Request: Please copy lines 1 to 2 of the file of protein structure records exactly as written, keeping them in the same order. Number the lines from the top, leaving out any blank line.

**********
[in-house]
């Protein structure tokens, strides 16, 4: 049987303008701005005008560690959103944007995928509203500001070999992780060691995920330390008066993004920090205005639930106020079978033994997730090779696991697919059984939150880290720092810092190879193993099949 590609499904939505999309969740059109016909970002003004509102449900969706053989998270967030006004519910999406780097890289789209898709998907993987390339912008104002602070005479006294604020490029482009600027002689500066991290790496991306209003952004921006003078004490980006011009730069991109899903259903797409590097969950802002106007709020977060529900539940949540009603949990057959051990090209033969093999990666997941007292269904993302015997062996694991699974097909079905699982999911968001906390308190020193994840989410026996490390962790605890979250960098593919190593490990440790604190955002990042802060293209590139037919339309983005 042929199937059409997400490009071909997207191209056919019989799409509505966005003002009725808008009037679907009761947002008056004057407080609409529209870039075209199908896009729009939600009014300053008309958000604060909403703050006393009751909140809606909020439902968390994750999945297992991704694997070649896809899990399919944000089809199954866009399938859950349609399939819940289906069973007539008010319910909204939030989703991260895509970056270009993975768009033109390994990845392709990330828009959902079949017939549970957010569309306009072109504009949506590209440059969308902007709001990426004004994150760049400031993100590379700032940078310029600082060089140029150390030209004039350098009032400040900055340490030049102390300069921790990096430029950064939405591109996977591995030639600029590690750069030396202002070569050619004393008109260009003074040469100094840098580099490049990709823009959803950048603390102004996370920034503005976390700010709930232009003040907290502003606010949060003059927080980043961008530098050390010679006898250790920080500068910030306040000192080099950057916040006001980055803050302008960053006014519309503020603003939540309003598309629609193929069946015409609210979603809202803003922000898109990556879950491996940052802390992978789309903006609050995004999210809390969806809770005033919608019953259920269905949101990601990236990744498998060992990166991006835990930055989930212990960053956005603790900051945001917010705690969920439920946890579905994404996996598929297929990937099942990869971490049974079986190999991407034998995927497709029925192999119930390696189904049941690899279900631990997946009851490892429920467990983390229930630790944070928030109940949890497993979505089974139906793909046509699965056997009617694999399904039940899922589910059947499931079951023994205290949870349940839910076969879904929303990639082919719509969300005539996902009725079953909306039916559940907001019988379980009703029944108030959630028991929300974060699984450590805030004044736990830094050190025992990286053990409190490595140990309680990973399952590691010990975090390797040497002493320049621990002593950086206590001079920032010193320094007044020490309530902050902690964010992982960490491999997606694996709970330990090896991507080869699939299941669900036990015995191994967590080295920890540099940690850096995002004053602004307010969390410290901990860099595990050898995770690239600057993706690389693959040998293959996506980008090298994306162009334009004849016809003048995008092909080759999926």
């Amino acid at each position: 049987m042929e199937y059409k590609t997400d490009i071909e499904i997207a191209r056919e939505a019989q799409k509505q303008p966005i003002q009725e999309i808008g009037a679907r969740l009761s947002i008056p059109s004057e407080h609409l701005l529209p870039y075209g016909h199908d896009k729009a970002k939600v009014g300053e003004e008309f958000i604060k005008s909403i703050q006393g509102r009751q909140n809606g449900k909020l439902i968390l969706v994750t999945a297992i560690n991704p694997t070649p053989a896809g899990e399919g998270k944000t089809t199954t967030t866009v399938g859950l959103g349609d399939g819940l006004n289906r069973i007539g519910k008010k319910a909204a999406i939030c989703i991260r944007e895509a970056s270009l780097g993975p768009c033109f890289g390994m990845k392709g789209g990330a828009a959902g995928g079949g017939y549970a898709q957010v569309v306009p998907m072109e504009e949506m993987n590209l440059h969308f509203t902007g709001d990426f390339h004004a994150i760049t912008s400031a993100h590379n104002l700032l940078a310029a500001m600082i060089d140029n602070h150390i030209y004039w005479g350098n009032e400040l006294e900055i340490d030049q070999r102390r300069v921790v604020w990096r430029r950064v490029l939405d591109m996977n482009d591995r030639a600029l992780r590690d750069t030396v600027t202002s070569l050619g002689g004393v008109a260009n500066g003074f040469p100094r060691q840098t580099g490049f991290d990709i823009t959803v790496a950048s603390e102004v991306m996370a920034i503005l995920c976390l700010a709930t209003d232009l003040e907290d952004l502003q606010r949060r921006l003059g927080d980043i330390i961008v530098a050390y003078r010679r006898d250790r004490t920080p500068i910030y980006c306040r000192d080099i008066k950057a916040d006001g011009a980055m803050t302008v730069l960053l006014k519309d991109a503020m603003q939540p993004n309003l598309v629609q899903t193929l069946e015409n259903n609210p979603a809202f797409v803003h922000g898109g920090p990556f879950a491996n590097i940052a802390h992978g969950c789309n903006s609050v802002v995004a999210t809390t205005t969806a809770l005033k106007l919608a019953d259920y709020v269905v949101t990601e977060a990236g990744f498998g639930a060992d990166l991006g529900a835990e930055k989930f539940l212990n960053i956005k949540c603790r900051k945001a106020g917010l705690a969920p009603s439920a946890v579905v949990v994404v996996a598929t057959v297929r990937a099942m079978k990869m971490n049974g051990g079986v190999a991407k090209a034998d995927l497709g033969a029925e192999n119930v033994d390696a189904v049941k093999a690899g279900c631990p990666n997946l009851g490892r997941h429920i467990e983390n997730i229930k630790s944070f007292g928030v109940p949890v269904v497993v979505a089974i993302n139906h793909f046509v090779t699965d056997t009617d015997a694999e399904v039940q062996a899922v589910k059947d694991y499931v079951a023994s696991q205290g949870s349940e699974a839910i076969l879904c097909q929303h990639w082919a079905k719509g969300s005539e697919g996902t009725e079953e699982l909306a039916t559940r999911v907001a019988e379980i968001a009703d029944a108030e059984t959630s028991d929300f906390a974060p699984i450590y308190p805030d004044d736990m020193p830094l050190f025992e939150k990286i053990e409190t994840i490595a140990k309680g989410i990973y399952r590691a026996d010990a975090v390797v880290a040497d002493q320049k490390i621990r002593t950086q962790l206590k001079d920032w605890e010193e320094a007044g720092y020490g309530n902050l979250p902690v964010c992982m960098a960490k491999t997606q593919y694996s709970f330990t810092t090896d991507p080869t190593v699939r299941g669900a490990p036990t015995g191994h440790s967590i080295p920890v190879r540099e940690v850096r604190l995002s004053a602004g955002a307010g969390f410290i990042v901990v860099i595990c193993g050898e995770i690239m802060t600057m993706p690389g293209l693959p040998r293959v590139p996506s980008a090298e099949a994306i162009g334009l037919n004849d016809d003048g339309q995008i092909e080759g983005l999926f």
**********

[in-house]
């Protein structure tokens, strides 16, 4: 049987303008701005005008560690959103944007995928509203500001070999992780060691995920330390008066993004920090205005639930106020079978033994997730090779696991697919059984939150880290720092810092190879193993099949 590609499904939505999309969740059109016909970002003004509102449900969706053989998270967030006004519910999406780097890289789209898709998907993987390339912008104002602070005479006294604020490029482009600027002689500066991290790496991306209003952004921006003078004490980006011009730069991109899903259903797409590097969950802002106007709020977060529900539940949540009603949990057959051990090209033969093999990666997941007292269904993302015997062996694991699974097909079905699982999911968001906390308190020193994840989410026996490390962790605890979250960098593919190593490990440790604190955002990042802060293209590139037919339309983005 042929199937059409997400490009071909997207191209056919019989799409509505966005003002009725808008009037679907009761947002008056004057407080609409529209870039075209199908896009729009939600009014300053008309958000604060909403703050006393009751909140809606909020439902968390994750999945297992991704694997070649896809899990399919944000089809199954866009399938859950349609399939819940289906069973007539008010319910909204939030989703991260895509970056270009993975768009033109390994990845392709990330828009959902079949017939549970957010569309306009072109504009949506590209440059969308902007709001990426004004994150760049400031993100590379700032940078310029600082060089140029150390030209004039350098009032400040900055340490030049102390300069921790990096430029950064939405591109996977591995030639600029590690750069030396202002070569050619004393008109260009003074040469100094840098580099490049990709823009959803950048603390102004996370920034503005976390700010709930232009003040907290502003606010949060003059927080980043961008530098050390010679006898250790920080500068910030306040000192080099950057916040006001980055803050302008960053006014519309503020603003939540309003598309629609193929069946015409609210979603809202803003922000898109990556879950491996940052802390992978789309903006609050995004999210809390969806809770005033919608019953259920269905949101990601990236990744498998060992990166991006835990930055989930212990960053956005603790900051945001917010705690969920439920946890579905994404996996598929297929990937099942990869971490049974079986190999991407034998995927497709029925192999119930390696189904049941690899279900631990997946009851490892429920467990983390229930630790944070928030109940949890497993979505089974139906793909046509699965056997009617694999399904039940899922589910059947499931079951023994205290949870349940839910076969879904929303990639082919719509969300005539996902009725079953909306039916559940907001019988379980009703029944108030959630028991929300974060699984450590805030004044736990830094050190025992990286053990409190490595140990309680990973399952590691010990975090390797040497002493320049621990002593950086206590001079920032010193320094007044020490309530902050902690964010992982960490491999997606694996709970330990090896991507080869699939299941669900036990015995191994967590080295920890540099940690850096995002004053602004307010969390410290901990860099595990050898995770690239600057993706690389693959040998293959996506980008090298994306162009334009004849016809003048995008092909080759999926």